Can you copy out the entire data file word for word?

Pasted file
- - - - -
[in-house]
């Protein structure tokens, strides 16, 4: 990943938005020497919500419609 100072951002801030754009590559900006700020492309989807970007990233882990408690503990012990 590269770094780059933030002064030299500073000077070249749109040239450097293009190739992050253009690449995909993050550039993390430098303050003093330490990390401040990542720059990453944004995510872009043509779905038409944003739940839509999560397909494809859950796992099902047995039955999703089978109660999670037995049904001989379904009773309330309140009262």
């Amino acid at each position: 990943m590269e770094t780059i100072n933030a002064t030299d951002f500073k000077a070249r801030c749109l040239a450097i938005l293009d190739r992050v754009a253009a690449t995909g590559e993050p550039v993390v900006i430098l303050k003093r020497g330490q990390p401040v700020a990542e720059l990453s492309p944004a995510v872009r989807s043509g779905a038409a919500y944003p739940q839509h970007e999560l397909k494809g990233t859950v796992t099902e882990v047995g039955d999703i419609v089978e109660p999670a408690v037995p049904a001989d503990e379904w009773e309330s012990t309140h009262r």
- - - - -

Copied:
[in-house]
């Protein structure tokens, strides 16, 4: 990943938005020497919500419609 100072951002801030754009590559900006700020492309989807970007990233882990408690503990012990 590269770094780059933030002064030299500073000077070249749109040239450097293009190739992050253009690449995909993050550039993390430098303050003093330490990390401040990542720059990453944004995510872009043509779905038409944003739940839509999560397909494809859950796992099902047995039955999703089978109660999670037995049904001989379904009773309330309140009262």
């Amino acid at each position: 990943m590269e770094t780059i100072n933030a002064t030299d951002f500073k000077a070249r801030c749109l040239a450097i938005l293009d190739r992050v754009a253009a690449t995909g590559e993050p550039v993390v900006i430098l303050k003093r020497g330490q990390p401040v700020a990542e720059l990453s492309p944004a995510v872009r989807s043509g779905a038409a919500y944003p739940q839509h970007e999560l397909k494809g990233t859950v796992t099902e882990v047995g039955d999703i419609v089978e109660p999670a408690v037995p049904a001989d503990e379904w009773e309330s012990t309140h009262r």